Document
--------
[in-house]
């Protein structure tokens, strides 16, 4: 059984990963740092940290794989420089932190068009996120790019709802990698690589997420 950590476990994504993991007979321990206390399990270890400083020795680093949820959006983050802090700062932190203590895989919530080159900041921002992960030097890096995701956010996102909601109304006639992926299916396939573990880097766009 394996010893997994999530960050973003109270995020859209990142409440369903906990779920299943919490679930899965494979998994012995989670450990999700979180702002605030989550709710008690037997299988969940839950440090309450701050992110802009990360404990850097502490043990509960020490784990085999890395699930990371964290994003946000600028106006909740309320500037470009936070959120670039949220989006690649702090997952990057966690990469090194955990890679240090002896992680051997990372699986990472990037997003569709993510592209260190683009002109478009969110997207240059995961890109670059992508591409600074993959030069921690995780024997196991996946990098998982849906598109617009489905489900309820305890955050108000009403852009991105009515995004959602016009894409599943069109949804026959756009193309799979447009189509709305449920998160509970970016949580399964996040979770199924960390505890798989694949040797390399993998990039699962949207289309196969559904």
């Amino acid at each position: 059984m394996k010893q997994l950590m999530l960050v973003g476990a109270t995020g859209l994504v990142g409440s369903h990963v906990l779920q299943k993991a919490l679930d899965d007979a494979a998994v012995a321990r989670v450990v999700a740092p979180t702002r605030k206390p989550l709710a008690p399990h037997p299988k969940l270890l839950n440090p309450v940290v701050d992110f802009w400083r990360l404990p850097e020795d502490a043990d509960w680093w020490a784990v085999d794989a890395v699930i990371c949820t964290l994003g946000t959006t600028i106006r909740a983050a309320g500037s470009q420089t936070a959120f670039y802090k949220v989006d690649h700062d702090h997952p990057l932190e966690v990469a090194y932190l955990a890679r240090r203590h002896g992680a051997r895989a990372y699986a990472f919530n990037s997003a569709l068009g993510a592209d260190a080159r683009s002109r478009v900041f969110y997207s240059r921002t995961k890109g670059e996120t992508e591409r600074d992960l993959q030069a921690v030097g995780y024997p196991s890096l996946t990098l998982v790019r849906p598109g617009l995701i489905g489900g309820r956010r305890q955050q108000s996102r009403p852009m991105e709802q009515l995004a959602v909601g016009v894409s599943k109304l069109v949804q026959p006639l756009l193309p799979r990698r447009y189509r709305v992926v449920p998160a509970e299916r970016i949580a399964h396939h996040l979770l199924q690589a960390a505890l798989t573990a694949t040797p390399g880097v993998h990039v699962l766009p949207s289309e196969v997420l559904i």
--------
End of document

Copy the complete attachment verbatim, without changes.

[in-house]
């Protein structure tokens, strides 16, 4: 059984990963740092940290794989420089932190068009996120790019709802990698690589997420 950590476990994504993991007979321990206390399990270890400083020795680093949820959006983050802090700062932190203590895989919530080159900041921002992960030097890096995701956010996102909601109304006639992926299916396939573990880097766009 394996010893997994999530960050973003109270995020859209990142409440369903906990779920299943919490679930899965494979998994012995989670450990999700979180702002605030989550709710008690037997299988969940839950440090309450701050992110802009990360404990850097502490043990509960020490784990085999890395699930990371964290994003946000600028106006909740309320500037470009936070959120670039949220989006690649702090997952990057966690990469090194955990890679240090002896992680051997990372699986990472990037997003569709993510592209260190683009002109478009969110997207240059995961890109670059992508591409600074993959030069921690995780024997196991996946990098998982849906598109617009489905489900309820305890955050108000009403852009991105009515995004959602016009894409599943069109949804026959756009193309799979447009189509709305449920998160509970970016949580399964996040979770199924960390505890798989694949040797390399993998990039699962949207289309196969559904």
């Amino acid at each position: 059984m394996k010893q997994l950590m999530l960050v973003g476990a109270t995020g859209l994504v990142g409440s369903h990963v906990l779920q299943k993991a919490l679930d899965d007979a494979a998994v012995a321990r989670v450990v999700a740092p979180t702002r605030k206390p989550l709710a008690p399990h037997p299988k969940l270890l839950n440090p309450v940290v701050d992110f802009w400083r990360l404990p850097e020795d502490a043990d509960w680093w020490a784990v085999d794989a890395v699930i990371c949820t964290l994003g946000t959006t600028i106006r909740a983050a309320g500037s470009q420089t936070a959120f670039y802090k949220v989006d690649h700062d702090h997952p990057l932190e966690v990469a090194y932190l955990a890679r240090r203590h002896g992680a051997r895989a990372y699986a990472f919530n990037s997003a569709l068009g993510a592209d260190a080159r683009s002109r478009v900041f969110y997207s240059r921002t995961k890109g670059e996120t992508e591409r600074d992960l993959q030069a921690v030097g995780y024997p196991s890096l996946t990098l998982v790019r849906p598109g617009l995701i489905g489900g309820r956010r305890q955050q108000s996102r009403p852009m991105e709802q009515l995004a959602v909601g016009v894409s599943k109304l069109v949804q026959p006639l756009l193309p799979r990698r447009y189509r709305v992926v449920p998160a509970e299916r970016i949580a399964h396939h996040l979770l199924q690589a960390a505890l798989t573990a694949t040797p390399g880097v993998h990039v699962l766009p949207s289309e196969v997420l559904i």